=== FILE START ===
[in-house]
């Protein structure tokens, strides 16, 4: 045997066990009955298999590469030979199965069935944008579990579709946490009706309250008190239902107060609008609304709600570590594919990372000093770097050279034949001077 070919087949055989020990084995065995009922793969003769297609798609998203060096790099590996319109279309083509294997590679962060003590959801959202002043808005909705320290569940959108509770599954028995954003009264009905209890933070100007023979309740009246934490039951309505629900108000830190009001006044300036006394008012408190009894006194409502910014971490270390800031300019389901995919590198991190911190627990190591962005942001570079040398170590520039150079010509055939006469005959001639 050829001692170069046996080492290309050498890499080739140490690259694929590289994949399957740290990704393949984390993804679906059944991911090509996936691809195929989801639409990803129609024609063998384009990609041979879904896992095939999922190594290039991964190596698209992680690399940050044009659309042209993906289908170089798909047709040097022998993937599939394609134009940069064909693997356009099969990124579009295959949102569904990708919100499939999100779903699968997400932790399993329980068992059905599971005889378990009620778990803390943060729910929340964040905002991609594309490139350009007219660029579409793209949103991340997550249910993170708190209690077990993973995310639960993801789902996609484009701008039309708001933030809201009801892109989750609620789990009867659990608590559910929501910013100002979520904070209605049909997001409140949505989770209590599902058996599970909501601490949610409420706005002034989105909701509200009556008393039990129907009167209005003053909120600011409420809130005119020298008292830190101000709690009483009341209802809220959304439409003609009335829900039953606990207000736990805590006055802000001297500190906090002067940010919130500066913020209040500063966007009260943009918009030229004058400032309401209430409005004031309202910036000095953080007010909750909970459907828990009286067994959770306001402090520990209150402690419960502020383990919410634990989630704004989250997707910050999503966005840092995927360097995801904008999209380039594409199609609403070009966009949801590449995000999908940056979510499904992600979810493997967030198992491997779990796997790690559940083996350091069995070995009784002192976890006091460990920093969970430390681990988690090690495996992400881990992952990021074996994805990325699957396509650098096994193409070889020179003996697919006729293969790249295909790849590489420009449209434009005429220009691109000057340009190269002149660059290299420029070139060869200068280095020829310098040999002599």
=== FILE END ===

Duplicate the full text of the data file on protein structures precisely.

[in-house]
């Protein structure tokens, strides 16, 4: 045997066990009955298999590469030979199965069935944008579990579709946490009706309250008190239902107060609008609304709600570590594919990372000093770097050279034949001077 070919087949055989020990084995065995009922793969003769297609798609998203060096790099590996319109279309083509294997590679962060003590959801959202002043808005909705320290569940959108509770599954028995954003009264009905209890933070100007023979309740009246934490039951309505629900108000830190009001006044300036006394008012408190009894006194409502910014971490270390800031300019389901995919590198991190911190627990190591962005942001570079040398170590520039150079010509055939006469005959001639 050829001692170069046996080492290309050498890499080739140490690259694929590289994949399957740290990704393949984390993804679906059944991911090509996936691809195929989801639409990803129609024609063998384009990609041979879904896992095939999922190594290039991964190596698209992680690399940050044009659309042209993906289908170089798909047709040097022998993937599939394609134009940069064909693997356009099969990124579009295959949102569904990708919100499939999100779903699968997400932790399993329980068992059905599971005889378990009620778990803390943060729910929340964040905002991609594309490139350009007219660029579409793209949103991340997550249910993170708190209690077990993973995310639960993801789902996609484009701008039309708001933030809201009801892109989750609620789990009867659990608590559910929501910013100002979520904070209605049909997001409140949505989770209590599902058996599970909501601490949610409420706005002034989105909701509200009556008393039990129907009167209005003053909120600011409420809130005119020298008292830190101000709690009483009341209802809220959304439409003609009335829900039953606990207000736990805590006055802000001297500190906090002067940010919130500066913020209040500063966007009260943009918009030229004058400032309401209430409005004031309202910036000095953080007010909750909970459907828990009286067994959770306001402090520990209150402690419960502020383990919410634990989630704004989250997707910050999503966005840092995927360097995801904008999209380039594409199609609403070009966009949801590449995000999908940056979510499904992600979810493997967030198992491997779990796997790690559940083996350091069995070995009784002192976890006091460990920093969970430390681990988690090690495996992400881990992952990021074996994805990325699957396509650098096994193409070889020179003996697919006729293969790249295909790849590489420009449209434009005429220009691109000057340009190269002149660059290299420029070139060869200068280095020829310098040999002599």